Before David Byrne made his recent hit-making appearance on X-Press 2’s single Lazy he was best known for wearing oversized white suits and singing paranoid lyrics about nuclear war, government conspiracies and the soul-destroying nature of modern life in general.
So it’s a surprise when the first track of his former band’s debut Talking Heads 77 starts to boogie its way out of your speakers. Uh-oh Love Comes to Town’s infectious bass riff, jangling guitar and steel drums could hardly be any more different to later, better known songs like Once in a Lifetime.
But the biggest surprise about this album isn’t the upbeat opener - it’s the date in the title. Though the Heads are rarely cited as an influence on any bands, it would be impossible to listen to this record without thinking of The Smiths (especially around the time they released their debut) and New Order. But the Heads were there years before those bands made an impact.
Of course, in music there are no prizes for doing something first. It’s who does it best. Just think of the way Nirvana eclipsed The Pixies. But the Heads - bassist Tina Weymouth, drummer Chris Frantz, keyboardist Jerry Harrison and Byrne on guitar - are at least the equals of their Manchester cousins when it comes to finger-waving diatribes (“Go talk to your analyst, isn’t that what he’s paid for?” - No Compassion), claustrophobic, angular tunes and strained, passionate vocals.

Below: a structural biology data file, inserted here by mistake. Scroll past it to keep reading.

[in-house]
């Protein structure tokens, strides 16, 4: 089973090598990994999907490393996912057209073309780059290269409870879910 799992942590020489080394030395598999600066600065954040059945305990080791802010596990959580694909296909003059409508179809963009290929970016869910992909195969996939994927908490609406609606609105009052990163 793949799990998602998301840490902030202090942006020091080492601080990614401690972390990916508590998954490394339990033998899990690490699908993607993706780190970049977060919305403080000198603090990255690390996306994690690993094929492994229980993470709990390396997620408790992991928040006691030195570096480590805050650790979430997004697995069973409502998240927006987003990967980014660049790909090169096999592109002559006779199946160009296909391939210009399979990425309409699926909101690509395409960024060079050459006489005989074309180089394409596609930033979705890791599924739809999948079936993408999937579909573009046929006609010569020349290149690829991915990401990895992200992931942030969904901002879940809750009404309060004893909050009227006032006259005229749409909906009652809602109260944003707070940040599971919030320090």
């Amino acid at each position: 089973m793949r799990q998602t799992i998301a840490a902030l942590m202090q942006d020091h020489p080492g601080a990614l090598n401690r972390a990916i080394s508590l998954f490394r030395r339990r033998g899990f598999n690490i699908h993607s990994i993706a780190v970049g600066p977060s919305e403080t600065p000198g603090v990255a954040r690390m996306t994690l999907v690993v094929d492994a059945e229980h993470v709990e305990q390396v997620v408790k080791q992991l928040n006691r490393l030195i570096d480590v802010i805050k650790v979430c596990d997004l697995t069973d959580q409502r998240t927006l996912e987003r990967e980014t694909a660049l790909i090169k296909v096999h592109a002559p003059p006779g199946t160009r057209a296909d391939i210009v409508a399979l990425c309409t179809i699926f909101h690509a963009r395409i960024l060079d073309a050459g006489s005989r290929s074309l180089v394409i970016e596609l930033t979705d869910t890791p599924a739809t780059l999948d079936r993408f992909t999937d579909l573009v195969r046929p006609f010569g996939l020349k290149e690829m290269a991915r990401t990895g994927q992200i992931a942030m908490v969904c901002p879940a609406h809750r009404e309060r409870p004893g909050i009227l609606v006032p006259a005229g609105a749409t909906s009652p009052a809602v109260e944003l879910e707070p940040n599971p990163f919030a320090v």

Don’t Worry About the Government is a masterwork in understated sarcasm. Byrne - ever adept at creating quirky narrators - plays a goodthinkful citizen who, well, doesn’t see the need to worry about the government: “Some civil servants are just like my loved ones / They work so hard and try to be strong.”
Not that this is an overly political album. Psycho Killer is deliriously silly, Byrne deadpanning over a thudding bassline: I can’t seem to face up to the facts / I‘m tense and nervous and I can’t relax / I can’t ’cos my bed’s on fire / Don’t touch me, I’m a real live wire.” That said, Byrne’s love of nonsense, and, more specifically, childish nonsense lets this album down in a couple of places, namely on Who Is It? and the monotonous Pulled Up.
And, though Talking Heads 77 was ahead of its time, it can sound dated in places. Then again, with music this good, that’s half the attraction. The appeal of fellow CBGB regulars Television and Lou Reed hasn’t faded - just ask Julian Casablancas - and neither should that of Talking Heads.
8Jon Smith's Score